In the case before us, no contrary intent was provided to explain Carter’s unauthorized presence in Ms. Lewis’ house.[5] Carter explained to the police at the time of his arrest and to the trial court that he was at Ms. Lewis’ house because he locked himself out of his house and believed that he was trying to enter his house. He attributed this mistake to his intoxication and confusion. The trial court rejected Carter’s explanation, stating that the moment Carter was confronted by Ms. Lewis, he knew exactly where his house was located and ran directly there. He did not deviate in going to his house, and he showed no confusion in getting there. With Carter’s explanation rejected, there was an absence of evidence showing a contrary intent, thus permitting the trial court to infer that Carter’s unauthorized presence in Ms. Lewis’ house was with the intent to commit larceny.

We hold that the evidence was sufficient to prove breaking and entering with the intent to commit larceny. The judgment of the trial court is affirmed.



[1]* Pursuant to Code ??17.1-413, this opinion is not designated for publication.

[2] Carter stood on a lawn chair in order to get up to the window.

[3] At trial, a forensic toxicologist, Dr. Joseph Saady, testified that Carter’s blood alcohol level at the time of the offense would have been such as to affect complicated tasks that require thought. However, he stated that it would not affect one’s ability to perform an uncomplicated and repetitive task, such as returning home.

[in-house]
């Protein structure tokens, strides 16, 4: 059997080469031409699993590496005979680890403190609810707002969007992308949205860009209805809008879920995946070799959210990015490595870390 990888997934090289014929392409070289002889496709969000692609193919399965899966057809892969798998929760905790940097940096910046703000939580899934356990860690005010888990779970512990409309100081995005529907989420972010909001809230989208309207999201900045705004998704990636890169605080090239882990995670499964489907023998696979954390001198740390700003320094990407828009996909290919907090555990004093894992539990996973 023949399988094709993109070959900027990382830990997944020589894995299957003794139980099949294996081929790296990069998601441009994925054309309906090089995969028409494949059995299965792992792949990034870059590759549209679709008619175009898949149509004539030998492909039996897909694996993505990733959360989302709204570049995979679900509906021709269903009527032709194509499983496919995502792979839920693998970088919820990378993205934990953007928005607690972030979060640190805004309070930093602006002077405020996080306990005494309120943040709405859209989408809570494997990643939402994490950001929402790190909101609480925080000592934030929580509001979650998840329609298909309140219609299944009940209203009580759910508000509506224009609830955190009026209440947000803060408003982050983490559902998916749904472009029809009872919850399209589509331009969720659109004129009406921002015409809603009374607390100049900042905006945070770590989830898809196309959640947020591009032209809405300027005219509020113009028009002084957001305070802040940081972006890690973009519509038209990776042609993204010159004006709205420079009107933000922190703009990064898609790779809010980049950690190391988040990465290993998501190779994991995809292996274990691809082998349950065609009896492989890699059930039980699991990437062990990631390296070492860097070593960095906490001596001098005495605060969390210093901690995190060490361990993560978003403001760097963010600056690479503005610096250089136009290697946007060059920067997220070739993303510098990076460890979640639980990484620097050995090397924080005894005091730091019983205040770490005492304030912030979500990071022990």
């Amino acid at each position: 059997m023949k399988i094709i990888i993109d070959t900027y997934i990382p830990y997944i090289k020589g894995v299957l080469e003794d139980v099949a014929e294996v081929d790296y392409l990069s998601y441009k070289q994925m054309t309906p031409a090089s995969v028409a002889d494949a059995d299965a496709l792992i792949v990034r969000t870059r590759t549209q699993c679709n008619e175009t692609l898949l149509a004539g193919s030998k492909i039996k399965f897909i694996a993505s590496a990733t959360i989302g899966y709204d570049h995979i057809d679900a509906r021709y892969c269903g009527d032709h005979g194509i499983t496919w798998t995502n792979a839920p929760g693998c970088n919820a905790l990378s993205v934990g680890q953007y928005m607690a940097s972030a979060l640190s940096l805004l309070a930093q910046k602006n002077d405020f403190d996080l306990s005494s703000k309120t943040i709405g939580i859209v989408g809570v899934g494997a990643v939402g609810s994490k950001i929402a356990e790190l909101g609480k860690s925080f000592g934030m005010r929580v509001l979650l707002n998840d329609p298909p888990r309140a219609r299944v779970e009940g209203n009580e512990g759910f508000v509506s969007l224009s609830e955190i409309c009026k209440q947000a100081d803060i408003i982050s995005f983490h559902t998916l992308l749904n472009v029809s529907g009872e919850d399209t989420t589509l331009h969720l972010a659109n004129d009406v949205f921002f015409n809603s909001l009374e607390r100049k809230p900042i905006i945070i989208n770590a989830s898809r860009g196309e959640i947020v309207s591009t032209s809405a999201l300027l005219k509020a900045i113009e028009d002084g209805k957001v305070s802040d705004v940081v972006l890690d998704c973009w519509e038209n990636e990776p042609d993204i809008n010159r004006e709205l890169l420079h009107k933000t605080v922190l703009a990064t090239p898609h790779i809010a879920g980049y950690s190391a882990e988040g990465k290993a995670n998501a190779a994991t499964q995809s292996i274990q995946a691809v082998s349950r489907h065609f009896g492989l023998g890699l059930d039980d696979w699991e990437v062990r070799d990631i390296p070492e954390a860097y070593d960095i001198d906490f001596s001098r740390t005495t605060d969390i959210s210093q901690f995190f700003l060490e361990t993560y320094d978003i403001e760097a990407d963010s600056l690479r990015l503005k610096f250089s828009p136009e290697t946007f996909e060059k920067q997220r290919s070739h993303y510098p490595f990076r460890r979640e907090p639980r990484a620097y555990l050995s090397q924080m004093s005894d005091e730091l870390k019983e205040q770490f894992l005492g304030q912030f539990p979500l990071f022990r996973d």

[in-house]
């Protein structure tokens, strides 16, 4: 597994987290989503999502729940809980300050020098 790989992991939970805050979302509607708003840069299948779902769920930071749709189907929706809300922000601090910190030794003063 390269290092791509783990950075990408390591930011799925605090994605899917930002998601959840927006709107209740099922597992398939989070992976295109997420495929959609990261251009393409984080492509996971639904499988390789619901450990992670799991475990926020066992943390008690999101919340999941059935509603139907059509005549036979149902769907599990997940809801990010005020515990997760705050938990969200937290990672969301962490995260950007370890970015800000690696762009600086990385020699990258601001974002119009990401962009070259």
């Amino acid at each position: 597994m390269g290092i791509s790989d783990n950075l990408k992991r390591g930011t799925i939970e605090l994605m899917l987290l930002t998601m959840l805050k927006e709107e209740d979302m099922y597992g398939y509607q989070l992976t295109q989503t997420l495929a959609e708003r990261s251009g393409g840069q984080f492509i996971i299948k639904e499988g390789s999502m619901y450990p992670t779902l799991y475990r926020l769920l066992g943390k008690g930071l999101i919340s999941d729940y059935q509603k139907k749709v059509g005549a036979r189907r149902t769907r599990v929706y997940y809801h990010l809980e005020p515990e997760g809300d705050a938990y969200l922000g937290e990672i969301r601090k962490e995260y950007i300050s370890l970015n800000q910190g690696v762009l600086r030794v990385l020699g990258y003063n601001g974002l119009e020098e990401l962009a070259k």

[4] The evidence technicians found no fingerprints at the crime scene and found no blood on the window shade.

[5] Carter opened the screen, window, and put up the window shade. In addition, his blood was found on the inside windowsill. The trial court found that this evidence satisfied the elements and proved beyond a reasonable doubt that Carter broke and entered Ms. Lewis’ house. See Franklin v. Commonwealth, 28 Va.?App. 719, 721-22, 508 S.E.2d 362, 363-64 (1998); Phoung v. Commonwealth, 15 Va.?App. 457, 460-61, 424 S.E.2d 712, 713-14 (1992). The issue of whether there was a breaking and entering is not before the Court, and we do not address it on appeal.